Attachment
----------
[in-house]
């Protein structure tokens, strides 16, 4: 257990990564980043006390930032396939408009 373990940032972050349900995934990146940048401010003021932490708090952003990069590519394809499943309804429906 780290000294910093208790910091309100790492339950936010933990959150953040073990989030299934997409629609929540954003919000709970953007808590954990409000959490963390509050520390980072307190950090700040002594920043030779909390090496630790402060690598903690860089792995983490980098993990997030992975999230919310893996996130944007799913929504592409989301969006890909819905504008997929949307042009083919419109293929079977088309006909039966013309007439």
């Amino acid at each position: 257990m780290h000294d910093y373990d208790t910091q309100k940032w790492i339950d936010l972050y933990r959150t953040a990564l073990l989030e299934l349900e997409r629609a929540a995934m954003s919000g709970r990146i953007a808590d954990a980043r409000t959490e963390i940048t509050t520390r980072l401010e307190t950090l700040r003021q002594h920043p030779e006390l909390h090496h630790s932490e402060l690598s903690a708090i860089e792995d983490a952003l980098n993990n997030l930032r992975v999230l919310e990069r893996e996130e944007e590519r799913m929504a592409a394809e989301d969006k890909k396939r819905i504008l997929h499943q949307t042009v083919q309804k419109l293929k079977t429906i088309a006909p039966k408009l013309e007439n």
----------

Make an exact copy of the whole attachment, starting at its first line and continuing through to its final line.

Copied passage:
[in-house]
């Protein structure tokens, strides 16, 4: 257990990564980043006390930032396939408009 373990940032972050349900995934990146940048401010003021932490708090952003990069590519394809499943309804429906 780290000294910093208790910091309100790492339950936010933990959150953040073990989030299934997409629609929540954003919000709970953007808590954990409000959490963390509050520390980072307190950090700040002594920043030779909390090496630790402060690598903690860089792995983490980098993990997030992975999230919310893996996130944007799913929504592409989301969006890909819905504008997929949307042009083919419109293929079977088309006909039966013309007439």
């Amino acid at each position: 257990m780290h000294d910093y373990d208790t910091q309100k940032w790492i339950d936010l972050y933990r959150t953040a990564l073990l989030e299934l349900e997409r629609a929540a995934m954003s919000g709970r990146i953007a808590d954990a980043r409000t959490e963390i940048t509050t520390r980072l401010e307190t950090l700040r003021q002594h920043p030779e006390l909390h090496h630790s932490e402060l690598s903690a708090i860089e792995d983490a952003l980098n993990n997030l930032r992975v999230l919310e990069r893996e996130e944007e590519r799913m929504a592409a394809e989301d969006k890909k396939r819905i504008l997929h499943q949307t042009v083919q309804k419109l293929k079977t429906i088309a006909p039966k408009l013309e007439n």